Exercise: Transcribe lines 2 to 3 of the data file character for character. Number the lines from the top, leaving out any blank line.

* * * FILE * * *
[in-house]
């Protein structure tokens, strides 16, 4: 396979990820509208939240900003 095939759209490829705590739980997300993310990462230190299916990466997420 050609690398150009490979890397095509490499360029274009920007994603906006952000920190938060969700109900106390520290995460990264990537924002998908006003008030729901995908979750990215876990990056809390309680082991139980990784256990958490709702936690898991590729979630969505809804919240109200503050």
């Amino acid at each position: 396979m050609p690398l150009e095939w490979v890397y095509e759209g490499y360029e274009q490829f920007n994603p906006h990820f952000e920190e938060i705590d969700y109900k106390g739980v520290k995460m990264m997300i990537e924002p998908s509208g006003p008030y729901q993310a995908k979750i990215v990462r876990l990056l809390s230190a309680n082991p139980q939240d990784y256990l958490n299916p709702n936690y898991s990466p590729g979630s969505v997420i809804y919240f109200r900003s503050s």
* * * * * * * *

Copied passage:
């Protein structure tokens, strides 16, 4: 396979990820509208939240900003 095939759209490829705590739980997300993310990462230190299916990466997420 050609690398150009490979890397095509490499360029274009920007994603906006952000920190938060969700109900106390520290995460990264990537924002998908006003008030729901995908979750990215876990990056809390309680082991139980990784256990958490709702936690898991590729979630969505809804919240109200503050």
């Amino acid at each position: 396979m050609p690398l150009e095939w490979v890397y095509e759209g490499y360029e274009q490829f920007n994603p906006h990820f952000e920190e938060i705590d969700y109900k106390g739980v520290k995460m990264m997300i990537e924002p998908s509208g006003p008030y729901q993310a995908k979750i990215v990462r876990l990056l809390s230190a309680n082991p139980q939240d990784y256990l958490n299916p709702n936690y898991s990466p590729g979630s969505v997420i809804y919240f109200r900003s503050s």